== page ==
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On Day of Action Against Police Brutality, Grassroots Group Presents Report on Chicago Police Violence

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A grassroots organization set up to bring attention to the “voices and experiences” of young people of color most targeted by police violence in Chicago issued a “shadow report,” which has been submitted to the United Nations Committee Against Torture.

The group, We Charge Genocide (WCG), was formed in June after a young African-American man named Dominique Franklin was killed by Chicago police after a taser was used on him three times. He was already in handcuffs when police used the taser and hit his head on a metal pole, which put him in a coma. He later died.

Franklin had known organizers, and one lead organizer in Chicago named Mariame Naba recognized a feeling of disempowerment among youth, according to Page May, who is a part of WCG. Naba decided youth needed an “outlet” for addressing the injustice being experienced and put out a call.

The name of the organization “comes from a petition submitted by the Civil Rights Congress to the United Nations in 1951, which documented 153 racial killings and other human rights abuses, mostly by the police.” It was delivered to the UN by Paul Robeson and William L. Patterson under the title “We Charge Genocide: The Crime of Government Against the Negro People.”

The United States government worked to thwart the civil rights leaders’ efforts to bring evidence related to tens of thousands of lynchings that had occurred since slavery was abolished. Patterson arrived in Paris and found that copies of the petition he had mailed to London and Paris had never arrived. Patterson was retaliated against for making these allegations against the US government and became the subject of national security state efforts to discredit and label him as disloyal to America.

May presented the report, which WCG put together over the past few months. It was submitted to the Committee Against Torture in Geneva as part of the periodic review process that stems from being a party to the Convention Against Torture.

“We know that there is this long tradition of documenting human rights violations. But as far as we know this is the first youth of color led one which is really important,” May declared.

Civil society organizations are invited to submit reports in addition to what the US government provides. This gives the UN an opportunity to hold the US government accountable by asking questions about issues that officials may not want to discuss openly.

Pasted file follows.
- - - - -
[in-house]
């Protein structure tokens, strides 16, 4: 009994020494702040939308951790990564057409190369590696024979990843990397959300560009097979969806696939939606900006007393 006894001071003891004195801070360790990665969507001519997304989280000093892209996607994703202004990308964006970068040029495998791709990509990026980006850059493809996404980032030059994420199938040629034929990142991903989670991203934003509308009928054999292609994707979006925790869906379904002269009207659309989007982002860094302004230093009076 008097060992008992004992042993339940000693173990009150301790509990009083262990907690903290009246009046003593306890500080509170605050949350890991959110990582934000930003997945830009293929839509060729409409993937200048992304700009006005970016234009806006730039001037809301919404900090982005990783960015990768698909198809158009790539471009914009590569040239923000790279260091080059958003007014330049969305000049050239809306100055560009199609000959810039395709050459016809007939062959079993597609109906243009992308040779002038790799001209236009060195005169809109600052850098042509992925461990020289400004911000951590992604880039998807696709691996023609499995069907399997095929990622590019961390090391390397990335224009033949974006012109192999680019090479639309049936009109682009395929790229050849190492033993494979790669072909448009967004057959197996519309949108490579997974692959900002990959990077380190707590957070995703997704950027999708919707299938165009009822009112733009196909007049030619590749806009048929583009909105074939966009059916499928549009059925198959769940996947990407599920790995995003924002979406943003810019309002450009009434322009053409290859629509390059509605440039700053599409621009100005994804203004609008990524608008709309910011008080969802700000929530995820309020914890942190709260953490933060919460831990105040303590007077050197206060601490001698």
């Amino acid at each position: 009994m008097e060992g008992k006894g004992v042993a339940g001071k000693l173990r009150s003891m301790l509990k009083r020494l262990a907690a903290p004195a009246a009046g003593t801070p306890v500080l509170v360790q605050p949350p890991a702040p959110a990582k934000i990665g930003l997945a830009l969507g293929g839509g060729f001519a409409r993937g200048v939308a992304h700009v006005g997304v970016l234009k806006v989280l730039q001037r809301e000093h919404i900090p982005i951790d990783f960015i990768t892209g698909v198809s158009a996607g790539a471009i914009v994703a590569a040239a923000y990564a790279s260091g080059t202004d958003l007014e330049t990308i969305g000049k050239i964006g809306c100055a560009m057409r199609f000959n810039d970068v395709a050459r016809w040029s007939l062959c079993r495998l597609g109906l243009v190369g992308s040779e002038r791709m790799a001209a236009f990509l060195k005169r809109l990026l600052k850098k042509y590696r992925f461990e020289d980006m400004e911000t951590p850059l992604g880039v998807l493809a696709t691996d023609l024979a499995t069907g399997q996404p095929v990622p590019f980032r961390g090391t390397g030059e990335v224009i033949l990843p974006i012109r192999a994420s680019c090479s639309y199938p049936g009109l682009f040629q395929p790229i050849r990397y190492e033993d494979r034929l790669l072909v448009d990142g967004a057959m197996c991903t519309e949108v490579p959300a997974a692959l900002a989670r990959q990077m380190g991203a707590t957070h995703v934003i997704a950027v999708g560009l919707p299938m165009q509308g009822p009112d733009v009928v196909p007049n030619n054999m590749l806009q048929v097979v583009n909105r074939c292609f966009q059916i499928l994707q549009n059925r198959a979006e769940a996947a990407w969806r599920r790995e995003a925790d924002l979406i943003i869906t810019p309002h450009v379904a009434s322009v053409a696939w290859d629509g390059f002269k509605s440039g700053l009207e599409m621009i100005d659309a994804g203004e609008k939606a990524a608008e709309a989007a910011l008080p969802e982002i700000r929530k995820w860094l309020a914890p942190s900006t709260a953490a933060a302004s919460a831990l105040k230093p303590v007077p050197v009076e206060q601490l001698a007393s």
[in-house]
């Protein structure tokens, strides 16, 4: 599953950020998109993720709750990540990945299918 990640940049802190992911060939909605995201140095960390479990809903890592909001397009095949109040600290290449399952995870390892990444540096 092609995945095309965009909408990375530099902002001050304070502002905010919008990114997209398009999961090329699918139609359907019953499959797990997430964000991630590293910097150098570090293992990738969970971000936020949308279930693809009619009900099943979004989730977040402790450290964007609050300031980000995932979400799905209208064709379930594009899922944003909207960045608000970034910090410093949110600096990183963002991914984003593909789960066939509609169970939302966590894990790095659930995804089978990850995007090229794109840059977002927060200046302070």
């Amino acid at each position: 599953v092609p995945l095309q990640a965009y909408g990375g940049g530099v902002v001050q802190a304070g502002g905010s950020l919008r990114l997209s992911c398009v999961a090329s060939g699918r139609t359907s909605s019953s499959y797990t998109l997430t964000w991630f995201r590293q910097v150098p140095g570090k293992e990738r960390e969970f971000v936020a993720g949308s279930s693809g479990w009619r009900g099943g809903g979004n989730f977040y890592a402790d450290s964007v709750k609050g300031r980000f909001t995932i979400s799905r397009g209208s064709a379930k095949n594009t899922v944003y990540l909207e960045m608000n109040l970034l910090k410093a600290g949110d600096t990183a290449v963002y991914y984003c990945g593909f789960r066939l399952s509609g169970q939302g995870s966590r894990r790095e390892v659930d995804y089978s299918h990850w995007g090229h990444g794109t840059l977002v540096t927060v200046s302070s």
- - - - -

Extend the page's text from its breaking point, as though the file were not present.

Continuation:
The report examines harassment, use of excessive force, use of deadly force, sexual assault, mass arrest and detention, and inaction and impunity. Data and examples related to this abusive conduct is filtered through the language of articles in the Torture Convention to make the case that the Chicago Police Department is committing routine violations.

“Not only is harassment and abuse taking place,” May explained, but “invasive and degrading harassment is happening at really alarming rates. We’re seeing intimidation. We’re seeing invasive and abusive searches. We’re seeing theft of property. We’re seeing verbal abuse.”

“Between 2002 and 2004,” the report states, “Chicago residents filed 3,837 illegal search complaints. Only 0.03% of these complaints were sustained and only one resulted in a meaningful penalty (defined as a suspension of a week or more). This confirmation of stop-and-search abuse is especially powerful in light of the CPD’s fundamentally inadequate documentation protocol.”

“The thing about Chicago is that it’s really hard for us to document sort of the daily grind of harassment that people of color are experiencing in this city. I think a really common thing that people think of when they think of harassment is stop and frisk, and we know that happens in Chicago.” But, the way that the city documents “encounters between police and civilians doesn’t allow us to find out how much stop and frisk is happening,” May added:

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Kevin Gosztola

Kevin Gosztola

Kevin Gosztola is managing editor of Shadowproof. He also produces and co-hosts the weekly podcast, "Unauthorized Disclosure."